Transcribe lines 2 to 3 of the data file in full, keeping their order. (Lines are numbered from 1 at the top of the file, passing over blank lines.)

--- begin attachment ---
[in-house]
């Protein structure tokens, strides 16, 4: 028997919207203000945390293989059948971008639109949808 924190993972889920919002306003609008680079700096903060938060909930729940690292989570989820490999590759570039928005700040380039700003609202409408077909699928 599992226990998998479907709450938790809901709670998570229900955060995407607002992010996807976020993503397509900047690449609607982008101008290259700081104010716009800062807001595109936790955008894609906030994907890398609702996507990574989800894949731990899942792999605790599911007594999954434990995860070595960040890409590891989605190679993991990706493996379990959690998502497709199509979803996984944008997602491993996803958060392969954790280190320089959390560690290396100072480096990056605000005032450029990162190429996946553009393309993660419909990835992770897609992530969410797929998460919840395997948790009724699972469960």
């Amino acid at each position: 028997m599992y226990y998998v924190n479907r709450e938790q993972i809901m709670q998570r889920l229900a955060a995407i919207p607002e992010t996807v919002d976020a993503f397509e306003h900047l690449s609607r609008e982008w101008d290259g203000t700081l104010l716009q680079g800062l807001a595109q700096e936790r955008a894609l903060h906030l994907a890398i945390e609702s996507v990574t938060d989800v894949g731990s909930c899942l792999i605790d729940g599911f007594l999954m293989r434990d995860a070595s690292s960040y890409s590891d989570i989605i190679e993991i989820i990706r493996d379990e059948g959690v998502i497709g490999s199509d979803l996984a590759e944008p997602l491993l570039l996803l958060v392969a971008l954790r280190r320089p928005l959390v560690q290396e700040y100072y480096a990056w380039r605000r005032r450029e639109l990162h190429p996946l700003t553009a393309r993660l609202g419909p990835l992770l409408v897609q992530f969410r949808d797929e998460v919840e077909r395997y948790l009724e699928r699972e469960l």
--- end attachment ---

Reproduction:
């Protein structure tokens, strides 16, 4: 028997919207203000945390293989059948971008639109949808 924190993972889920919002306003609008680079700096903060938060909930729940690292989570989820490999590759570039928005700040380039700003609202409408077909699928 599992226990998998479907709450938790809901709670998570229900955060995407607002992010996807976020993503397509900047690449609607982008101008290259700081104010716009800062807001595109936790955008894609906030994907890398609702996507990574989800894949731990899942792999605790599911007594999954434990995860070595960040890409590891989605190679993991990706493996379990959690998502497709199509979803996984944008997602491993996803958060392969954790280190320089959390560690290396100072480096990056605000005032450029990162190429996946553009393309993660419909990835992770897609992530969410797929998460919840395997948790009724699972469960």
């Amino acid at each position: 028997m599992y226990y998998v924190n479907r709450e938790q993972i809901m709670q998570r889920l229900a955060a995407i919207p607002e992010t996807v919002d976020a993503f397509e306003h900047l690449s609607r609008e982008w101008d290259g203000t700081l104010l716009q680079g800062l807001a595109q700096e936790r955008a894609l903060h906030l994907a890398i945390e609702s996507v990574t938060d989800v894949g731990s909930c899942l792999i605790d729940g599911f007594l999954m293989r434990d995860a070595s690292s960040y890409s590891d989570i989605i190679e993991i989820i990706r493996d379990e059948g959690v998502i497709g490999s199509d979803l996984a590759e944008p997602l491993l570039l996803l958060v392969a971008l954790r280190r320089p928005l959390v560690q290396e700040y100072y480096a990056w380039r605000r005032r450029e639109l990162h190429p996946l700003t553009a393309r993660l609202g419909p990835l992770l409408v897609q992530f969410r949808d797929e998460v919840e077909r395997y948790l009724e699928r699972e469960l």